Metro Dad,

You're awesome and I totally agree. My wife and I run a preschool, so I've got the perspective covered.

When my son was two and a half, there was another two and a half year old that started calling me daddy. This pissed my boy off in a quiet way. He took obvious note, and after about the fourth or fifth time, he asked the other child to stop. They wouldn't.

Later, at the park, the kid calls me daddy while standing at the edge (a small drop) of these metal steps. My kid pushes them over the lip, then jumps down on top of them, and says, "I said not to call him Daddy!"

Of course I had to discipline my boy, but I was super proud of him.

Writer Dad

Metro Dad,

You're awesome and I totally agree. My wife and I run a preschool, so I've got the perspective covered.

When my son was two and a half, there was another two and a half year old that started calling me daddy. This pissed my boy off in a quiet way. He took obvious note, and after about the fourth or fifth time, he asked the other child to stop. They wouldn't.

Later, at the park, the kid calls me daddy while standing at the edge (a small drop) of these metal steps. My kid pushes them over the lip, then jumps down on top of them, and says, "I said not to call him Daddy!"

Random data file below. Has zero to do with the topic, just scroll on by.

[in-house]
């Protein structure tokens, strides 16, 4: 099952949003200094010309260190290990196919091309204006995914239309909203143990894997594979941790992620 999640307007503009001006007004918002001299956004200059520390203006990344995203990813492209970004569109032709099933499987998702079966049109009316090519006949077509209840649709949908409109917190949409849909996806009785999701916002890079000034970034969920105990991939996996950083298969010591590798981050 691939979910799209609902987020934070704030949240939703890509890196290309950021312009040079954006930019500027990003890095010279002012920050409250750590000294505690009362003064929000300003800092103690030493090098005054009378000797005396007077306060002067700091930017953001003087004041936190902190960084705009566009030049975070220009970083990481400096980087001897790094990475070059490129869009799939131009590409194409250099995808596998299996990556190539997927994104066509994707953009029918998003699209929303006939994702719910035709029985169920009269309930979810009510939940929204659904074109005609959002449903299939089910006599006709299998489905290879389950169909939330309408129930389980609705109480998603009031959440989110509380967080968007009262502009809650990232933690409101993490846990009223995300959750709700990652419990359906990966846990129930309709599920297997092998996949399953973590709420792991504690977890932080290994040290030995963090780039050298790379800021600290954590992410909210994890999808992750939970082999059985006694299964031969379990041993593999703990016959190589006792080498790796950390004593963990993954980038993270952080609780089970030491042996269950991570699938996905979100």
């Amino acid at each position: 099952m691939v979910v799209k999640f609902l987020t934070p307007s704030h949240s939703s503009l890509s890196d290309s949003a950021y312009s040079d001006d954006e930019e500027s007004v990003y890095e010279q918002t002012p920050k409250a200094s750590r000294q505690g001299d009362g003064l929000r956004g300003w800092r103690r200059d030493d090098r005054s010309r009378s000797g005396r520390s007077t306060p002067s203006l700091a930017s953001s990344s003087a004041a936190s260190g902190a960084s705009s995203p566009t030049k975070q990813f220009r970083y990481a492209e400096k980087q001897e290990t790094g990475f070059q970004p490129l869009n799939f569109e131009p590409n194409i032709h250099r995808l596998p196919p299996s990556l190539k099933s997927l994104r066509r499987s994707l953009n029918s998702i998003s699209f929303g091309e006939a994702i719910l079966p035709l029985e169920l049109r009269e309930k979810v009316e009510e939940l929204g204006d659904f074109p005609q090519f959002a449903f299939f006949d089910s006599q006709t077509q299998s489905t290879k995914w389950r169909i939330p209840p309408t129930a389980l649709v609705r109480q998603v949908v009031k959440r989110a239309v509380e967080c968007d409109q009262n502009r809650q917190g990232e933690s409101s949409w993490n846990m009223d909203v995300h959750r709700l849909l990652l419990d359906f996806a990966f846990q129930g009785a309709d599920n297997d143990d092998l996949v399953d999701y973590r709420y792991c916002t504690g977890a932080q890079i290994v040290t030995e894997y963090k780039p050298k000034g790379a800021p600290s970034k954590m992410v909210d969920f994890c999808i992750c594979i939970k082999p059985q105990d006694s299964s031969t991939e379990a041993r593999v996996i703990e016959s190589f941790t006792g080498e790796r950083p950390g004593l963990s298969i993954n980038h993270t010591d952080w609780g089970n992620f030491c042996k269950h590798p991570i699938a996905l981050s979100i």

Of course I had to discipline my boy, but I was super proud of him.

Eric J.

"You want to know what I teach the Peanut? That actions have consequences. That one must always take responsibility for one's own actions."

I honestly believe that these really are the two most important things we can pass on to our children. Personal responsibility seems to have gone the way of the dodo bird.

Maggie

I agree with your general philosophy in that there are times when words don't work and unfortunately there are some kids who are physical and will push it until they are confronted in a like manner. My approach is don't start it, use words first, walk away if you can, but bottom line, defend yourself when you have to. I know schools have rules about fighting and it's reasonable that they do, but if my son was being bullied or similar and he fought back, I would be perfectly fine receiving a call from the school about his actions and wouldn't punish him in any way for defending himself.